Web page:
The constitution declares Islam as the official state religion and requires the President to be Muslim. Aside from the president, Tunisians enjoy a significant degree of religious freedom, a right enshrined and protected in its constitution, which guarantees the freedom to practice one's religion.
The country has a secular culture that encourages acceptance of other religions and religious freedom. With regards to the freedom of Muslims, the Tunisian government has restricted the wearing of Islamic head scarves (hijab) in government offices and it discourages women from wearing them on public streets and public gatherings. The government believes the hijab is a "garment of foreign origin having a partisan connotation". There were reports that the Tunisian police harassed men with "Islamic" appearance (such as those with beards), detained them, and sometimes compelled men to shave their beards off. In 2006, the former Tunisian president declared that he would "fight" the hijab, which he refers to as "ethnic clothing".
Individual Tunisians are tolerant of religious freedom and generally do not inquire about a person's personal beliefs.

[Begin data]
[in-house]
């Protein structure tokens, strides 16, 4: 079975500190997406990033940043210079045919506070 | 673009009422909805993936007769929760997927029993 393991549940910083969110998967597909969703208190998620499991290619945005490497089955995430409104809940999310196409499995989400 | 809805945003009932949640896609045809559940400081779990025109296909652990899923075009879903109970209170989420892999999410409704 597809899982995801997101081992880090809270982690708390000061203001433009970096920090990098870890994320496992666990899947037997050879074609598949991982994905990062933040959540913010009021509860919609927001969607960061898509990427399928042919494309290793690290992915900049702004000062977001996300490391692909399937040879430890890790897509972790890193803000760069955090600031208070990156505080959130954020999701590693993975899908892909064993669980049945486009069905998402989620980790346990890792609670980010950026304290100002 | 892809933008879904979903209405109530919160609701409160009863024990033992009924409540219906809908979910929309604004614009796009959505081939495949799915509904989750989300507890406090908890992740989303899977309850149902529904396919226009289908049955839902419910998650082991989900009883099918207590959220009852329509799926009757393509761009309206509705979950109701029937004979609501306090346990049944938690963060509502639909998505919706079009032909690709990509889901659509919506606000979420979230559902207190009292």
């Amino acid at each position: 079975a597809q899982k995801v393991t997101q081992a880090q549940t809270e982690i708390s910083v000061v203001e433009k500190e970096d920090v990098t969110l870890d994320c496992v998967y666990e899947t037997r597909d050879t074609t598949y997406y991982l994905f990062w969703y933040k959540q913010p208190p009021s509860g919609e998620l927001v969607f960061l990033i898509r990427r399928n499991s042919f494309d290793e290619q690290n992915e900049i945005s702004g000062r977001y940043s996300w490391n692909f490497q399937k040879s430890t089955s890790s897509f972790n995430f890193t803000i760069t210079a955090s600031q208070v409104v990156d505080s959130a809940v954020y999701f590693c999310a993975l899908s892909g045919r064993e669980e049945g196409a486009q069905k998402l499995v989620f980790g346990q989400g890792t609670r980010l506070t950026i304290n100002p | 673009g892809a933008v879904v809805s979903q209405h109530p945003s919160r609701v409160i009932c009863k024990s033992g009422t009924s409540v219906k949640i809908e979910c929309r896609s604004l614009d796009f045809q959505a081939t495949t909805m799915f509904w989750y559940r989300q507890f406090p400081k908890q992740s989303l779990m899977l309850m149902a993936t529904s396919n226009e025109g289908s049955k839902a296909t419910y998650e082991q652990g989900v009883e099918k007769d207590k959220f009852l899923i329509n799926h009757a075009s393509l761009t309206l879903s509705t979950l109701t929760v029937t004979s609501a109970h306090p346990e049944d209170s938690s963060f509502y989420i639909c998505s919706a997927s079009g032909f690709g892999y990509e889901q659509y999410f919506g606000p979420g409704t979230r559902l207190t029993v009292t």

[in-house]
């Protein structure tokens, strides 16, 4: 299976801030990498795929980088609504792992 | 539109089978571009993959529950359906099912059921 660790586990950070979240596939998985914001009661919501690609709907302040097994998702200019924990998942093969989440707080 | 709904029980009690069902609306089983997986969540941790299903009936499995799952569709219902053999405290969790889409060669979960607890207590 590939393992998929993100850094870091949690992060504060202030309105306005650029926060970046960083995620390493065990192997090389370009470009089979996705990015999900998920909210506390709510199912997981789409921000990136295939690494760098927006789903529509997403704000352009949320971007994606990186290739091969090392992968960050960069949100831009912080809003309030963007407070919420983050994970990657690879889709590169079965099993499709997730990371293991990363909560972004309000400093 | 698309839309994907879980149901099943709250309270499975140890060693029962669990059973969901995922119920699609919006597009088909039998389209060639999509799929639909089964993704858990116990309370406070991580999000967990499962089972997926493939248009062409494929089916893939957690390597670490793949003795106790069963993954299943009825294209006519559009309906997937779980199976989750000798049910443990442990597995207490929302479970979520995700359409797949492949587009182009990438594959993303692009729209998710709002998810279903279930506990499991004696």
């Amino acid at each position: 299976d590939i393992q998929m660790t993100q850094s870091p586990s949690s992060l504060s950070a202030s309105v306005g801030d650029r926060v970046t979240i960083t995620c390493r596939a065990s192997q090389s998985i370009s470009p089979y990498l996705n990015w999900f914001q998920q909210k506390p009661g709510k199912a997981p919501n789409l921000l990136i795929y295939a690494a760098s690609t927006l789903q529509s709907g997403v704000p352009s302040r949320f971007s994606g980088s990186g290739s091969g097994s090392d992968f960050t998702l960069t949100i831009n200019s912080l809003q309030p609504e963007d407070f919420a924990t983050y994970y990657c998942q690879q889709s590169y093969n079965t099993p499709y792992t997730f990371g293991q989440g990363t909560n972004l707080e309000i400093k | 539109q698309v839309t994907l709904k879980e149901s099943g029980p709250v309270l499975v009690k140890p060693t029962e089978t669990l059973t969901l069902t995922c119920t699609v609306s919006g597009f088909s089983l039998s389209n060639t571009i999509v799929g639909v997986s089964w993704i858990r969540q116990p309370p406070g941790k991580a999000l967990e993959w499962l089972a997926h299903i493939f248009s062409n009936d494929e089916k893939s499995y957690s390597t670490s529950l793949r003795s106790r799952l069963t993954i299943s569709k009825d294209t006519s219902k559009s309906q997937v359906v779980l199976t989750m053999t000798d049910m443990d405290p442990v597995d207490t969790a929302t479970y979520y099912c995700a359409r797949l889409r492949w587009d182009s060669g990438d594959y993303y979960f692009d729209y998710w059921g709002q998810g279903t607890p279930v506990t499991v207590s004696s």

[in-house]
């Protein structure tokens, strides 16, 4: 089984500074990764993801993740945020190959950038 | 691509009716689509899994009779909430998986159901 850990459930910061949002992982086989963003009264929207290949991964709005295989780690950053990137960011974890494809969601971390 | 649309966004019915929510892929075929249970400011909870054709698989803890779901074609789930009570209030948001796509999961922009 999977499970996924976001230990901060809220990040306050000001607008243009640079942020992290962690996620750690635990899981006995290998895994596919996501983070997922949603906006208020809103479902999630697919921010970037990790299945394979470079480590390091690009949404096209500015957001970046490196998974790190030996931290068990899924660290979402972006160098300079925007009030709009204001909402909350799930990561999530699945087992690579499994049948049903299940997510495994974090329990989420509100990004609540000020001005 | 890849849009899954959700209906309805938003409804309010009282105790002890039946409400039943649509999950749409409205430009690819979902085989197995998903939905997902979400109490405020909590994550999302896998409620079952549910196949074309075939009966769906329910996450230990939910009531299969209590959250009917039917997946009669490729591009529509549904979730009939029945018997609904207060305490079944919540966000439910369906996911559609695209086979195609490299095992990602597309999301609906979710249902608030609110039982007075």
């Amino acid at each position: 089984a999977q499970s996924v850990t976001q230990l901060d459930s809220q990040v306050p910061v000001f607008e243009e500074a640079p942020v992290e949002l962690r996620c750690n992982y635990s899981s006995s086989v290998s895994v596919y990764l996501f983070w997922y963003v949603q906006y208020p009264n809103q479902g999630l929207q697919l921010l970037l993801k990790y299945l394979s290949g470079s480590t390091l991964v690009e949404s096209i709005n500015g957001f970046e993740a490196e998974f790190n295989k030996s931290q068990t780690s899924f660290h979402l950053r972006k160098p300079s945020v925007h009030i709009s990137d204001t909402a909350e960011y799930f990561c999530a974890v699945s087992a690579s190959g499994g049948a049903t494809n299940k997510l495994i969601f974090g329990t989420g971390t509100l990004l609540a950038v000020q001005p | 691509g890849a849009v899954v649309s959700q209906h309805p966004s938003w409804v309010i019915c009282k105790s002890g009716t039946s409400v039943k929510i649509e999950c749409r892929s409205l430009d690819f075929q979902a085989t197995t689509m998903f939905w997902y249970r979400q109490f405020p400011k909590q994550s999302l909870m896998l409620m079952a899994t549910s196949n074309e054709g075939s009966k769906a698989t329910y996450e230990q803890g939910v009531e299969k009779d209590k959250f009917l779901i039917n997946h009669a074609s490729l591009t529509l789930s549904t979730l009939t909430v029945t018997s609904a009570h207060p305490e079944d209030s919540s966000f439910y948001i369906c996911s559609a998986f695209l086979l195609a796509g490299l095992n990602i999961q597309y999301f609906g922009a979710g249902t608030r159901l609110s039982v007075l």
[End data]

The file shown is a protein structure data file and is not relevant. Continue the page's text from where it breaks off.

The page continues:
The majority of Tunisia's population (around 98%) are Muslims while about 1% follow Christianity and the remaining 1% adhere to Judaism or other religions. The bulk of Tunisians belong to the Maliki School of Sunni Islam and their mosques are easily recognizable by square minarets. However, the Turks brought with them the teaching of the Hanafi School during the Ottoman rule which still survives among the Turkish descended families today, their mosques traditionally have octagonal minarets.
Tunisia has a sizable Christian community of around 25,000 adherents, mainly Catholics (22,000) and to a lesser degree Protestants. Berber Christians continued to live in Tunisia up until the early 15th century. Judaism is the country's third largest religion with 1,500 members. One-third of the Jewish